October 10, 2012
This week, NCSHA received a report from the U.S. Government Accountability Office entitled, “Mortgage Financing: Fannie Mae and Freddie Mac’s Multifamily Housing Activities Have Increased,” which examines the role that Fannie Mae and Freddie Mac (the enterprises) play in providing financing for multifamily properties, with five or more units.
GAO completed the report in response to a congressional request to describe: (1) how the enterprises’ multifamily loan activities have changed; (2) the enterprises’ role in the multifamily financing marketplace and how they met their affordable housing goals; and (3) how the enterprises’ multifamily delinquency rates compare with those of other mortgage capital sources and how they have managed their credit risk.
The GAO found that from 1994 through 2011, the multifamily loan activities of Fannie Mae and Freddie Mac generally increased. In recent years, according to the report, the enterprises have played a large role in the multifamily marketplace and their multifamily activities have contributed considerably to meeting their affordable housing goals. The enterprises have purchased multifamily loans that generally performed as well or better than those of other market participants, but the FHFA has identified deficiencies in their credit risk management. Both enterprises have been taking steps to address these deficiencies.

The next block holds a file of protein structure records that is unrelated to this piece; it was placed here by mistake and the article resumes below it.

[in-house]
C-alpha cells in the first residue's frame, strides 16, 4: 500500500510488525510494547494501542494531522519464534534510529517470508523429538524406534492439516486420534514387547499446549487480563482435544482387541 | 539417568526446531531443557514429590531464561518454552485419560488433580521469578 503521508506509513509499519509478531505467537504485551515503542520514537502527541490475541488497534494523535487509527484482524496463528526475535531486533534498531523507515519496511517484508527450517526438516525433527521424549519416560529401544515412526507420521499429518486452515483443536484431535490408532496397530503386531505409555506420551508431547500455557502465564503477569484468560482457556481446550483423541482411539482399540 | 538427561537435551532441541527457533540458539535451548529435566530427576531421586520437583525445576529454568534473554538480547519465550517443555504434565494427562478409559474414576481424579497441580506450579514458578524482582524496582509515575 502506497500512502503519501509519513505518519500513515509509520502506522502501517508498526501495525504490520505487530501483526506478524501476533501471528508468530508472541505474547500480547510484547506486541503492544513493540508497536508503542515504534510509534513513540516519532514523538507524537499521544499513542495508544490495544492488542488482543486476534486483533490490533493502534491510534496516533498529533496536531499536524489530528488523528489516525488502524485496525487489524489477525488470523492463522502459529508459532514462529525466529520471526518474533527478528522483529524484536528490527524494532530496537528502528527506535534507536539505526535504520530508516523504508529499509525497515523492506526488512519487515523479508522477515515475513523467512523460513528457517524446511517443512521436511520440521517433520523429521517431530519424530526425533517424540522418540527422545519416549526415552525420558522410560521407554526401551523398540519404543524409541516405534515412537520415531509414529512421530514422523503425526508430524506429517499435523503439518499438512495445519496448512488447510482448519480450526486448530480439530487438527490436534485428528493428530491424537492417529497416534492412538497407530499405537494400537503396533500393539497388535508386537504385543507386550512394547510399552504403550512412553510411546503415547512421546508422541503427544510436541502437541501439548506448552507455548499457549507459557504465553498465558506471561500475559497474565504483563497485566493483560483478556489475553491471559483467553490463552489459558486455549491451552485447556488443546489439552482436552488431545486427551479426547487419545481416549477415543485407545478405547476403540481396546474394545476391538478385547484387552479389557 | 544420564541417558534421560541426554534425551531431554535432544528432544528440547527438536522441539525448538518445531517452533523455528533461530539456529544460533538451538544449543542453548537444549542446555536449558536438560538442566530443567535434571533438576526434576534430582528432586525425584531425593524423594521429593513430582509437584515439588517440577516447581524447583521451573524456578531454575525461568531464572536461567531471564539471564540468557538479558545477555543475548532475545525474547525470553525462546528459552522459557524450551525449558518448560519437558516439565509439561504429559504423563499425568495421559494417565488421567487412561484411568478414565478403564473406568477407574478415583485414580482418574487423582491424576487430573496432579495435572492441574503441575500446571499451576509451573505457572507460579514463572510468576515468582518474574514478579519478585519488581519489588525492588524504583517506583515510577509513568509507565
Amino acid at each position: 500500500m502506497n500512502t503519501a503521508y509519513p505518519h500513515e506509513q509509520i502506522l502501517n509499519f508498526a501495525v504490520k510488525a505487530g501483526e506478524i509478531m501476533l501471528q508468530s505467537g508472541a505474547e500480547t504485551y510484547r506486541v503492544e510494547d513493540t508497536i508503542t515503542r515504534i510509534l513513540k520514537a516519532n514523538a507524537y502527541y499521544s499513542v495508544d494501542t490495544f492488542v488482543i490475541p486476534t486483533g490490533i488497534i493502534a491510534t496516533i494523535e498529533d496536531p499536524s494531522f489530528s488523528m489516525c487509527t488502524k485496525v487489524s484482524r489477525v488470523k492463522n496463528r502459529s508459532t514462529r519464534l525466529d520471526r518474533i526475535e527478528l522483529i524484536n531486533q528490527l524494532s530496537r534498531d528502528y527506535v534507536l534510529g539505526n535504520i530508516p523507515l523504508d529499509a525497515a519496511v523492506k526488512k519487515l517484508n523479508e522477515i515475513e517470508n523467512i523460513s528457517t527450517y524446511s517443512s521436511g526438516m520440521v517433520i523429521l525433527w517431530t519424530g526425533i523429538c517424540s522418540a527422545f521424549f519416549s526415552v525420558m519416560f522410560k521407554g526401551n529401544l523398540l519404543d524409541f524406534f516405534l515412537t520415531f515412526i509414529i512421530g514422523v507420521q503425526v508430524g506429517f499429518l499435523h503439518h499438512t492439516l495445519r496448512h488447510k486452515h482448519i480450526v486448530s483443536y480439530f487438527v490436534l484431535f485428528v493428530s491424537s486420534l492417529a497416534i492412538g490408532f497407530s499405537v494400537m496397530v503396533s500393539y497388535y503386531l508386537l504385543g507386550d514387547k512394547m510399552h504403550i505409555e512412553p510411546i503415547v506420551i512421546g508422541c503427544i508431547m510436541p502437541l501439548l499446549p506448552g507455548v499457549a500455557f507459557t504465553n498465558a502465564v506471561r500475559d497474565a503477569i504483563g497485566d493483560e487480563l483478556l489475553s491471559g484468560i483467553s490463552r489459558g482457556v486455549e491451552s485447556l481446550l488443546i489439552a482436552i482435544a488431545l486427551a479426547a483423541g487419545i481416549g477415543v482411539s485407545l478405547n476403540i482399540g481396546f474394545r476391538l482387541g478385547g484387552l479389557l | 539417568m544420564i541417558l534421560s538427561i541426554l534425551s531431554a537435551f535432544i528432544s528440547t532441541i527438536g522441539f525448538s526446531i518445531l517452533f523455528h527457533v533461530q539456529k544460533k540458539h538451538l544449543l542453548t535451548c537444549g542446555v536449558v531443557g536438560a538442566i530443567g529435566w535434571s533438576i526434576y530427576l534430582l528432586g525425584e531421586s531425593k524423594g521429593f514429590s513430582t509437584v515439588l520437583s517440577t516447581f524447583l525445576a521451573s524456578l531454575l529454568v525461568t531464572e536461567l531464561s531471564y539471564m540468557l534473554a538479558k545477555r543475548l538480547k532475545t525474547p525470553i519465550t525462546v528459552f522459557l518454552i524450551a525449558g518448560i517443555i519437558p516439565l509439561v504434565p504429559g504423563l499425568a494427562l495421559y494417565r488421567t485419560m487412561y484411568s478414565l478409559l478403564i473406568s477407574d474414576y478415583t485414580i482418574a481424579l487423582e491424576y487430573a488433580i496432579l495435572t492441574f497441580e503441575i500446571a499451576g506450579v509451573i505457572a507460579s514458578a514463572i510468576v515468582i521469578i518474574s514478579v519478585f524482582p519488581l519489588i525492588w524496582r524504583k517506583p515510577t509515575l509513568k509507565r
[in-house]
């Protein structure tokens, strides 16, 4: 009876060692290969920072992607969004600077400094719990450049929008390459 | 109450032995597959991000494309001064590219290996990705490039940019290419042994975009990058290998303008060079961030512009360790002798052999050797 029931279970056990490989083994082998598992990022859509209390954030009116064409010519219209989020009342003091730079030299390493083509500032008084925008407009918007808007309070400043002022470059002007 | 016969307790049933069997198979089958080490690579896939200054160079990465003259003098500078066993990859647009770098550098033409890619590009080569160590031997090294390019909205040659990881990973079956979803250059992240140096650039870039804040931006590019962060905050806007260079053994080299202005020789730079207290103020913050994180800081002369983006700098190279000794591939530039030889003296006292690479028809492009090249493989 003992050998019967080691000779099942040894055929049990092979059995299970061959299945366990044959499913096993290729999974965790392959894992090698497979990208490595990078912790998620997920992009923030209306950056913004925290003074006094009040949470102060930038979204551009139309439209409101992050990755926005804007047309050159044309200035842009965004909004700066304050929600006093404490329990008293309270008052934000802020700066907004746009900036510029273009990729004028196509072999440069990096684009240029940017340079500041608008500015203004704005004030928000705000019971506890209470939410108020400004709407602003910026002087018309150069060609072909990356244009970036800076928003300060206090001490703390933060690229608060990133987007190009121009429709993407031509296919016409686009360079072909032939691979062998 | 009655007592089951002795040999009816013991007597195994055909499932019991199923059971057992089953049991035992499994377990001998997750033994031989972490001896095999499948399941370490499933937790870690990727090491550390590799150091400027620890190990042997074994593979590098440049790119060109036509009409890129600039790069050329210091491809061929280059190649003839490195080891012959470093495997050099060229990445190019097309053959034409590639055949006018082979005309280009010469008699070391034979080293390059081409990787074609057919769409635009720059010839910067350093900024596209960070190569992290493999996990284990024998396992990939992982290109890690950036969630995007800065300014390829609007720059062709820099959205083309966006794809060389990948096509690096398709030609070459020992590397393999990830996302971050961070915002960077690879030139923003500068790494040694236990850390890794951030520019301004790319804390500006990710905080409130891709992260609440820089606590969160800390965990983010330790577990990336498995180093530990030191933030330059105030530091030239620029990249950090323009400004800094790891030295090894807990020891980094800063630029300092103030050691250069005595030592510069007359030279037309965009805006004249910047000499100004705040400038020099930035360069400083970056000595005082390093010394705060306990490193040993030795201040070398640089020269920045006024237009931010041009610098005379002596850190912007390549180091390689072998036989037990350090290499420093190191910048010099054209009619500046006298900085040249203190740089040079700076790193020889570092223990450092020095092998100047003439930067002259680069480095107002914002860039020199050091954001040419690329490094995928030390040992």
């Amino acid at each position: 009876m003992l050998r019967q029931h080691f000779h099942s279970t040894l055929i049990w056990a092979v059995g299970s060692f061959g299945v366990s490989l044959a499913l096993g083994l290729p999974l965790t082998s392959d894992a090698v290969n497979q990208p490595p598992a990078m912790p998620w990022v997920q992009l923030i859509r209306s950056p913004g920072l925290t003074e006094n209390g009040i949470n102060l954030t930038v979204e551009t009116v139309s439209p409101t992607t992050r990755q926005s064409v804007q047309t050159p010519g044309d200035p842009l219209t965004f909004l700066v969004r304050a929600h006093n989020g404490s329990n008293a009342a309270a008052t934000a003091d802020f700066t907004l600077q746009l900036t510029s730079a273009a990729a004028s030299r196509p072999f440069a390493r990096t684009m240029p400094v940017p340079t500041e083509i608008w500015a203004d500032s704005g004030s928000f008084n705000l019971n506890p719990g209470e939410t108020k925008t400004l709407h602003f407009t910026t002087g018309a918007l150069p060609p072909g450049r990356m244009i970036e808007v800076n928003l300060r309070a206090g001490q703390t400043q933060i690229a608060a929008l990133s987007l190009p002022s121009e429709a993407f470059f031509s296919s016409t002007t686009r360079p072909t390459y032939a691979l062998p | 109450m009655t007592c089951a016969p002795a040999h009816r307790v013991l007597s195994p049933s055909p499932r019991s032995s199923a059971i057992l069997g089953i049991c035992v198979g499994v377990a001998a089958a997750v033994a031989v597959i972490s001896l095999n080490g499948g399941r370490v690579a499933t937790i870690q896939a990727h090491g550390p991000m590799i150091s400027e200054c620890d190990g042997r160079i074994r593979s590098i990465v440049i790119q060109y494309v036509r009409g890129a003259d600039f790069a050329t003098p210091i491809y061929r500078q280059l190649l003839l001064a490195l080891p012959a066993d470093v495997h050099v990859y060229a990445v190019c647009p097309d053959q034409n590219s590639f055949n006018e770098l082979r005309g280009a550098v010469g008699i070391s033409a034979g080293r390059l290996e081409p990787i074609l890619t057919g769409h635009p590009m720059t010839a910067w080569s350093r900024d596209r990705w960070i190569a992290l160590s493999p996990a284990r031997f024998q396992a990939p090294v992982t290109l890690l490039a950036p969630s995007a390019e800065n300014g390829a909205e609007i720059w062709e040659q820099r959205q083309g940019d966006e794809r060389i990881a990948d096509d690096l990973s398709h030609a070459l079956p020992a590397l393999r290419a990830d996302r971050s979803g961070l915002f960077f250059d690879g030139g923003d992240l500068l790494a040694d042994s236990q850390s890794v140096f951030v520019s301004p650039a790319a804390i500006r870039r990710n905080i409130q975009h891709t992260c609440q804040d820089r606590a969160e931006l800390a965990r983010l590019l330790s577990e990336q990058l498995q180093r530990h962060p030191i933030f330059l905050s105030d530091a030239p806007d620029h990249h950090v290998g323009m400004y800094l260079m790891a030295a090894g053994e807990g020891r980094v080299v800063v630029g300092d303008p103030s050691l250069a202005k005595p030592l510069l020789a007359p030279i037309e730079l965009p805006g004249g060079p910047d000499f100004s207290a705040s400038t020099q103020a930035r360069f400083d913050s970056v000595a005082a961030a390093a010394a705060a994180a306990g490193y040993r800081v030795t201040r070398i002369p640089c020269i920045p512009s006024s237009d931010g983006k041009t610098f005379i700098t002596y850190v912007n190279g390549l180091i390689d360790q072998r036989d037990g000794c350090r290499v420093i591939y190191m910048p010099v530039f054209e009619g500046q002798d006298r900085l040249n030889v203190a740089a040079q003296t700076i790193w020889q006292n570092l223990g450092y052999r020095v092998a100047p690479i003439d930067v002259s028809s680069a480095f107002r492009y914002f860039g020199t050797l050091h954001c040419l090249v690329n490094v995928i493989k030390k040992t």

NCSHA and six state HFAs worked closely with the GAO during its research process. GAO analyzed loan-level data on the enterprises’ median debt-service coverage, loan-to-value (LTV) ratios, and delinquency rates and compared them to six HFAs, as well as three loan consortia. The GAO also discussed with NCSHA the role of the enterprises in multifamily housing financing, the reliability of the data gathered, and the extent to which the enterprises have engaged in risk-sharing with the Federal Housing Administration (FHA) and Rural Housing Service (RHS).
The report observes that the enterprises have supported state HFAs by providing credit enhancements to tax-exempt bonds used to finance affordable multifamily housing. The GAO interviewed state and local HFAs, which generally viewed the enterprises as important players in providing liquidity for affordable multifamily properties. GAO also notes that the enterprises have participated in the New Issue Bond Program (NIBP) and the Temporary Credit and Liquidity Facilities (TCLF) program.
For more information, please contact Ellen Lurie Hoffman.